Advanced Search
MyIDEAS: Login to save this paper or follow this series

Free Trade, Business Strategy and Globalization

Contents:

Author Info

  • Gavin C Reid

Abstract

This paper links the economist's analysis of free trade with the business strategist's analysis of the forces behind the globalization of competition. It argues that, although the drive to globalization may seem different from the seeking of superior outcomes in competitive markets, this may be only because the modern reference point for competition is inappropriate. However, reference to classical ideas of competition shows that both the advantages of globalization, and its disadvantages, had been anticipated by classical writers of the eighteenth century, most notably by Adam Smith. That argument is supported with two main lines of reasoning. The first identifies globalization as the most recent stage in a process of stadial development. The second links global business strategy to the analysis of competition as a dynamic process in classical economics. These two ideas are combined, to provide the basis for a 'cumulative causation' argument. In this approach, expansion of production, innovation, and increasing returns, are mutually reinforcing, causing a progressive spiral of growth. However, it is pointed out that the same process can cause 'vicious circles' as well as 'virtuous circles'. If demand starts to stagnate, this tendency can be self-reinforcing, with firms who are not industry leaders going to the wall, and a tendency to monopolisation asserting itself. Thus the process of globalization needs to be guided; the 'virtuous circle' is not a necessary outcome.

Download Info

If you experience problems downloading a file, check if you have the proper application to view it first. In case of further problems read the IDEAS help page. Note that these files are not on the IDEAS site. Please be patient as the files may be large.
File URL: http://www.st-andrews.ac.uk/crieff/papers/dp0009.pdf
Our checks indicate that this address may not be valid because: 404 Not Found (http://www.st-andrews.ac.uk/crieff/papers/dp0009.pdf [301 Moved Permanently]--> http://crieff.wordpress.com/papers/dp0009.pdf). If this is indeed the case, please notify (Bram Boskamp)
Download Restriction: no

Bibliographic Info

Paper provided by Centre for Research into Industry, Enterprise, Finance and the Firm in its series CRIEFF Discussion Papers with number 0009.

as in new window
Length:
Date of creation: Feb 2000
Date of revision:
Handle: RePEc:san:crieff:0009

Contact details of provider:
Postal: School of Economics and Finance, University of St. Andrews, Fife KY16 9AL
Phone: 01334 462420
Fax: 01334 462438
Web page: http://crieff.wordpress.com/
More information through EDIRC

Related research

Keywords: Globalization; stadial analysis; process competition; cumulative causation;

Other versions of this item:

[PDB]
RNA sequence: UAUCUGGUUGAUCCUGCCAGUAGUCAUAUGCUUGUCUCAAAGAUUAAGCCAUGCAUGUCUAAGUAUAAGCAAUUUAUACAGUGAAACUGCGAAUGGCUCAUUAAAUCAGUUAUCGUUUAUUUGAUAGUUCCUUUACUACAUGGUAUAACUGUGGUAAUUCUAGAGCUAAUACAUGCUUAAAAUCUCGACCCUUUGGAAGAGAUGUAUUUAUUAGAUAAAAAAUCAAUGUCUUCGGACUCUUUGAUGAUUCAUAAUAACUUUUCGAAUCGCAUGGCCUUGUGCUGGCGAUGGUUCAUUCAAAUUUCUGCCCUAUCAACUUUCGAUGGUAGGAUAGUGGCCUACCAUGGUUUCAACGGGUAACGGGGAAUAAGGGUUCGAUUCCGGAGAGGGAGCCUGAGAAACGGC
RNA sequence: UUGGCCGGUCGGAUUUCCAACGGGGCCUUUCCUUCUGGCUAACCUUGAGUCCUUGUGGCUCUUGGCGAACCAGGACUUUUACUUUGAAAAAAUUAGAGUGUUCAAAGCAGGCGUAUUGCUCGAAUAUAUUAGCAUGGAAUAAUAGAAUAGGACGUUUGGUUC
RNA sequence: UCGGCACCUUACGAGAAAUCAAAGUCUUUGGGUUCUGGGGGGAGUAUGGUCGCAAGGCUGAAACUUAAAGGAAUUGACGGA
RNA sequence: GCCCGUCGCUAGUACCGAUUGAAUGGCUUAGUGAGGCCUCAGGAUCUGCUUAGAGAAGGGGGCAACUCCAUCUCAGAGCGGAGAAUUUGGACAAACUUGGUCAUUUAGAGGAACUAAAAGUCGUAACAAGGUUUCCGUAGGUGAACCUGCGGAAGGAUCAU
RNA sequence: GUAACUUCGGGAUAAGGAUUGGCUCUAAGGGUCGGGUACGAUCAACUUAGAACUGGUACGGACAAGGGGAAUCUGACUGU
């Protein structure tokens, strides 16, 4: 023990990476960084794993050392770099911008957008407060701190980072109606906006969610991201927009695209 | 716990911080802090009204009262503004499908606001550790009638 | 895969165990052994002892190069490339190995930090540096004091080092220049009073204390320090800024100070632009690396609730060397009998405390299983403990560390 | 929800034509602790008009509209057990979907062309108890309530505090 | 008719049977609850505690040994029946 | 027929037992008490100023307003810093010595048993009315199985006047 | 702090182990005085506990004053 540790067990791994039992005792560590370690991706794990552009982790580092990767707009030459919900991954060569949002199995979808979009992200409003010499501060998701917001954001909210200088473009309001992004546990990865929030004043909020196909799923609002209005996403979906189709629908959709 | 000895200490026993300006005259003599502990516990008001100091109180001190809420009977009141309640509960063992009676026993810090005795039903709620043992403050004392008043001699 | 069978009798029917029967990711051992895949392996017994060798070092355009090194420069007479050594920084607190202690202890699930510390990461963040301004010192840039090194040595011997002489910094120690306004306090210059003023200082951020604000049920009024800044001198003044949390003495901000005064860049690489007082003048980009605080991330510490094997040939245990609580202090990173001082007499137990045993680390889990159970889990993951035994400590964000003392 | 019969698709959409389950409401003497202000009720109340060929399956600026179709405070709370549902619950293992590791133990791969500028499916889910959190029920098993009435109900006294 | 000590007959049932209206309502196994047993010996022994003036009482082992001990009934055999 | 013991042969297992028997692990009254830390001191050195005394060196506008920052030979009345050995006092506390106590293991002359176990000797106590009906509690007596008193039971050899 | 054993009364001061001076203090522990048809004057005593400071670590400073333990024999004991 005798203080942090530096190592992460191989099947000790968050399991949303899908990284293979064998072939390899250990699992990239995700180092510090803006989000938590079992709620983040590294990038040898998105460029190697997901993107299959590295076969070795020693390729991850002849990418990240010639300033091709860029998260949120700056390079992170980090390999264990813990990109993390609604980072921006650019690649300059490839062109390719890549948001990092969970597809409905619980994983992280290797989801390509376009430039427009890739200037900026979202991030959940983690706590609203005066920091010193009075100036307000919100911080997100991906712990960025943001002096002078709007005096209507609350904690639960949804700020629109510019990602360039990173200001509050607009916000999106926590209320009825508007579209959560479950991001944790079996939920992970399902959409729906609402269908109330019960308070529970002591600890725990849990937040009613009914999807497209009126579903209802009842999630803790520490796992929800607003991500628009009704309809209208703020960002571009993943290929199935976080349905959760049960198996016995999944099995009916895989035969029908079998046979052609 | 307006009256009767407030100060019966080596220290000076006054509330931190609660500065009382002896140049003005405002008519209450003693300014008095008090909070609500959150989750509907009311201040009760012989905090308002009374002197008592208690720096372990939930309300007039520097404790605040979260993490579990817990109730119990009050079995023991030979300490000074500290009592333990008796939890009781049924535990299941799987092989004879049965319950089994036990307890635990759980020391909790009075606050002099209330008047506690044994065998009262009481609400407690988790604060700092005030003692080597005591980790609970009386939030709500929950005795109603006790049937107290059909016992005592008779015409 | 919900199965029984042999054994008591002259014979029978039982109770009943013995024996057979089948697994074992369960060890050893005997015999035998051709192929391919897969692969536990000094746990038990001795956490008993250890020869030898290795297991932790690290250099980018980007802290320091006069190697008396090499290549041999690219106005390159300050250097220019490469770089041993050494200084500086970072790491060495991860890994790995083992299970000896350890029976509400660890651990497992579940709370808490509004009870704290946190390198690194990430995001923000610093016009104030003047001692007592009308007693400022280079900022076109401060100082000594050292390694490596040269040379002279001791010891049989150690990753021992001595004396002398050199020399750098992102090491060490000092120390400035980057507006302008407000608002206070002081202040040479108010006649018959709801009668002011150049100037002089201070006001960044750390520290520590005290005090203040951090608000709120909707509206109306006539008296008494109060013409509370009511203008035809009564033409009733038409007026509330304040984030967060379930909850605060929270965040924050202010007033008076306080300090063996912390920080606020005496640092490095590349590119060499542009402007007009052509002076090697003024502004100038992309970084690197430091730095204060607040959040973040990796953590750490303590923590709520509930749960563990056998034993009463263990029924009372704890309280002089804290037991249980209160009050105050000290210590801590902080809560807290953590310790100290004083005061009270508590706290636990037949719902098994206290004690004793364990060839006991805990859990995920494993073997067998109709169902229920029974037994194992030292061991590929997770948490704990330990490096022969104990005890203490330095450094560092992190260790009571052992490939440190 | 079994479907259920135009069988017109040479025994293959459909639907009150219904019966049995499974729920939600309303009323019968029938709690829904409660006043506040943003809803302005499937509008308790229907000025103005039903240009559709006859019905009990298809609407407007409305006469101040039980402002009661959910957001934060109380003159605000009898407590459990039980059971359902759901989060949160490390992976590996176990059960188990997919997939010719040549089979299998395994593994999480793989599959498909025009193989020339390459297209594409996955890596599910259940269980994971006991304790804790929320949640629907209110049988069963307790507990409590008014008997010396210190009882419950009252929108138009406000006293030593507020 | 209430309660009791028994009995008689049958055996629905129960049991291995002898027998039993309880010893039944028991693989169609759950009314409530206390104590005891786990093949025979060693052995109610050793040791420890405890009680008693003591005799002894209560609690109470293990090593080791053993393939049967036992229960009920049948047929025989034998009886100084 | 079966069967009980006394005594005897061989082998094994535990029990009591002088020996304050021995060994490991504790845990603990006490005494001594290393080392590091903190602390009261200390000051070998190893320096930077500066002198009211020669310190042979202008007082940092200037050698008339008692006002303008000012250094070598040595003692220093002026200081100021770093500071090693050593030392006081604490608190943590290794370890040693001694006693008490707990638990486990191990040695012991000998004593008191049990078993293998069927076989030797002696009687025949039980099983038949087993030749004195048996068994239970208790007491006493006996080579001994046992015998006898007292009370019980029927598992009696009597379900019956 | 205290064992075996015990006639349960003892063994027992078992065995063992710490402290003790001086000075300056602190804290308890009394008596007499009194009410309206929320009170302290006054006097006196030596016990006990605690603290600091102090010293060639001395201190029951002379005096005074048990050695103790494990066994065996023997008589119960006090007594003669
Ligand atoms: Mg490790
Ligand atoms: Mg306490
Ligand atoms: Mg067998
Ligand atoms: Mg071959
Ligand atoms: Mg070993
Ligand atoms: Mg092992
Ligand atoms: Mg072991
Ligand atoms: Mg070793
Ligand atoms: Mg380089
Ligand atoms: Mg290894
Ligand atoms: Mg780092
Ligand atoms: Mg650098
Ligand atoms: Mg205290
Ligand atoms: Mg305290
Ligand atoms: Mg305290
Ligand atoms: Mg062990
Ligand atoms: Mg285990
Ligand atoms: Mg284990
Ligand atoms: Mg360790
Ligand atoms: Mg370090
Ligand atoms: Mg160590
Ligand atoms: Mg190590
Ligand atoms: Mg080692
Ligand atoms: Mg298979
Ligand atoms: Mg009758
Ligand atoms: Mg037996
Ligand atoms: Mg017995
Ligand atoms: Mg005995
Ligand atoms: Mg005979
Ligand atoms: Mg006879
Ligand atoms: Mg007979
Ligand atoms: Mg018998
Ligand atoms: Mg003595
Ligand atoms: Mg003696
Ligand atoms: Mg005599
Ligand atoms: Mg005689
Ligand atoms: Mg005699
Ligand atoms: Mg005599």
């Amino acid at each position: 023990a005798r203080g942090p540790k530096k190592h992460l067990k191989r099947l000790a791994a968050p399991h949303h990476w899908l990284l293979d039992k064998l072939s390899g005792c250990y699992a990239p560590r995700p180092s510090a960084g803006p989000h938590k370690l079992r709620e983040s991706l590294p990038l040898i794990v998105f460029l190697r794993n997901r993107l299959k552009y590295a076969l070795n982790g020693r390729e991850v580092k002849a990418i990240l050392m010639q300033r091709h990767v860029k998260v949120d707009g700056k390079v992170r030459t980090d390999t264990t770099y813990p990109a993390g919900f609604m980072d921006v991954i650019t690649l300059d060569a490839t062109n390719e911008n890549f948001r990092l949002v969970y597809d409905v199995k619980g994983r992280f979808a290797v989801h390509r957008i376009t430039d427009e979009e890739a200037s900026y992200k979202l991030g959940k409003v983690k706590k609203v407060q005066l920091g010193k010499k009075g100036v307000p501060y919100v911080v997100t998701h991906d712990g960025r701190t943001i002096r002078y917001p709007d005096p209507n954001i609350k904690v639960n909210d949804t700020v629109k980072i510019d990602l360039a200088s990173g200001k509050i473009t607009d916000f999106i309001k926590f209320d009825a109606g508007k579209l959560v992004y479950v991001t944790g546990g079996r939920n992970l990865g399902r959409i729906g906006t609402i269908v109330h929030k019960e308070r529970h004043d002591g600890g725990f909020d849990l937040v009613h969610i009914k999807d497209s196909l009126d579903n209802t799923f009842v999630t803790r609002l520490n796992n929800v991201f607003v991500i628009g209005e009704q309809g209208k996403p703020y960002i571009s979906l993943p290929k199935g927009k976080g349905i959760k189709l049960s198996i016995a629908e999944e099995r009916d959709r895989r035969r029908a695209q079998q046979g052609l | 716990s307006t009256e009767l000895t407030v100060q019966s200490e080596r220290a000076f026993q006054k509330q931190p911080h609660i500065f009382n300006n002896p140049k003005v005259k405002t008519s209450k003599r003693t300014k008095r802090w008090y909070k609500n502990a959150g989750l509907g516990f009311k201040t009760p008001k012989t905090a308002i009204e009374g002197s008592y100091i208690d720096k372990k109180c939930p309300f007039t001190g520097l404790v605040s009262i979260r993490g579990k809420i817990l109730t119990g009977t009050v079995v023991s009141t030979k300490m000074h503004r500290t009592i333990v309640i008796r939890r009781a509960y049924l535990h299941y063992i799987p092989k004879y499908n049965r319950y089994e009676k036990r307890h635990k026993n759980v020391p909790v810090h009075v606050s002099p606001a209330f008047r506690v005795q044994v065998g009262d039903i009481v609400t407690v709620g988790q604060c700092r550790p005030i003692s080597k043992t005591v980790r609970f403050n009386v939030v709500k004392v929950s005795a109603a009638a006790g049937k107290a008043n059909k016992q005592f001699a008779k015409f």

Find related papers by JEL classification:

This paper has been announced in the following NEP Reports:

References

References listed on IDEAS
Please report citation or reference errors to , or , if you are the registered author of the cited work, log in to your RePEc Author Service profile, click on "citations" and make appropriate adjustments.:
as in new window
  1. Gavin C. Reid, 1987. "Disequilibrium and Increasing Returns in Adam Smith's Analysis of Growth and Accumulation," History of Political Economy, Duke University Press, vol. 19(1), pages 87-106, Spring.
  2. North, Douglass C, 1994. "Economic Performance through Time," American Economic Review, American Economic Association, American Economic Association, vol. 84(3), pages 359-68, June.
  3. Hahn, F H, 1989. "Kaldor on Growth," Cambridge Journal of Economics, Oxford University Press, Oxford University Press, vol. 13(1), pages 47-57, March.
  4. Reid, Gavin C, 1985. "Keynes versus the Classics: Fluctuations and Growth," Scottish Journal of Political Economy, Scottish Economic Society, vol. 32(3), pages 315-27, November.
  5. Reid, Gavin C, 1989. "Adam Smith's Stadial Analysis as a Sequence of Societal Growth Trajectories," Scottish Journal of Political Economy, Scottish Economic Society, vol. 36(1), pages 59-70, February.
Full references (including those not matched with items on IDEAS)

Citations

Lists

This item is not listed on Wikipedia, on a reading list or among the top items on IDEAS.

Statistics

Access and download statistics

Corrections

When requesting a correction, please mention this item's handle: RePEc:san:crieff:0009. See general information about how to correct material in RePEc.

For technical questions regarding this item, or to correct its authors, title, abstract, bibliographic or download information, contact: (Bram Boskamp).

If you have authored this item and are not yet registered with RePEc, we encourage you to do it here. This allows to link your profile to this item. It also allows you to accept potential citations to this item that we are uncertain about.

If references are entirely missing, you can add them using this form.

If the full references list an item that is present in RePEc, but the system did not link to it, you can help with this form.

If you know of missing items citing this one, you can help us creating those links by adding the relevant references in the same way as above, for each refering item. If you are a registered author of this item, you may also want to check the "citations" tab in your profile, as there may be some citations waiting for confirmation.

Please note that corrections may take a couple of weeks to filter through the various RePEc services.